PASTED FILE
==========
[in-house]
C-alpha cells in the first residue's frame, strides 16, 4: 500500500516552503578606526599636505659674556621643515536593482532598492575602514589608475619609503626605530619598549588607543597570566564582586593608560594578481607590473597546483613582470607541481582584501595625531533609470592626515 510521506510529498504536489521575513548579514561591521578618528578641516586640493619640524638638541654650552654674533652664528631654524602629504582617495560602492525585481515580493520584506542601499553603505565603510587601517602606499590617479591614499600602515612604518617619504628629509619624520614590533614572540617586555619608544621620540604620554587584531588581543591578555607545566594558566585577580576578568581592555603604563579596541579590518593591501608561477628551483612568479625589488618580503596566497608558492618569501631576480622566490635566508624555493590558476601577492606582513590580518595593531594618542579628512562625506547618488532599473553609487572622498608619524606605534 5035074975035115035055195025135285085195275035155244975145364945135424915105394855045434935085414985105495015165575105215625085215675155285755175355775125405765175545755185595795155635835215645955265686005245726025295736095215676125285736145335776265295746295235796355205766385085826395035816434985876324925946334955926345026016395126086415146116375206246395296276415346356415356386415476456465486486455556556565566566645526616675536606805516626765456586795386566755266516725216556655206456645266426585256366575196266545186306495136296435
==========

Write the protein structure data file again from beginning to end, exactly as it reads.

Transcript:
[in-house]
C-alpha cells in the first residue's frame, strides 16, 4: 500500500516552503578606526599636505659674556621643515536593482532598492575602514589608475619609503626605530619598549588607543597570566564582586593608560594578481607590473597546483613582470607541481582584501595625531533609470592626515 510521506510529498504536489521575513548579514561591521578618528578641516586640493619640524638638541654650552654674533652664528631654524602629504582617495560602492525585481515580493520584506542601499553603505565603510587601517602606499590617479591614499600602515612604518617619504628629509619624520614590533614572540617586555619608544621620540604620554587584531588581543591578555607545566594558566585577580576578568581592555603604563579596541579590518593591501608561477628551483612568479625589488618580503596566497608558492618569501631576480622566490635566508624555493590558476601577492606582513590580518595593531594618542579628512562625506547618488532599473553609487572622498608619524606605534 5035074975035115035055195025135285085195275035155244975145364945135424915105394855045434935085414985105495015165575105215625085215675155285755175355775125405765175545755185595795155635835215645955265686005245726025295736095215676125285736145335776265295746295235796355205766385085826395035816434985876324925946334955926345026016395126086415146116375206246395296276415346356415356386415476456465486486455556556565566566645526616675536606805516626765456586795386566755266516725216556655206456645266426585256366575196266545186306495136296435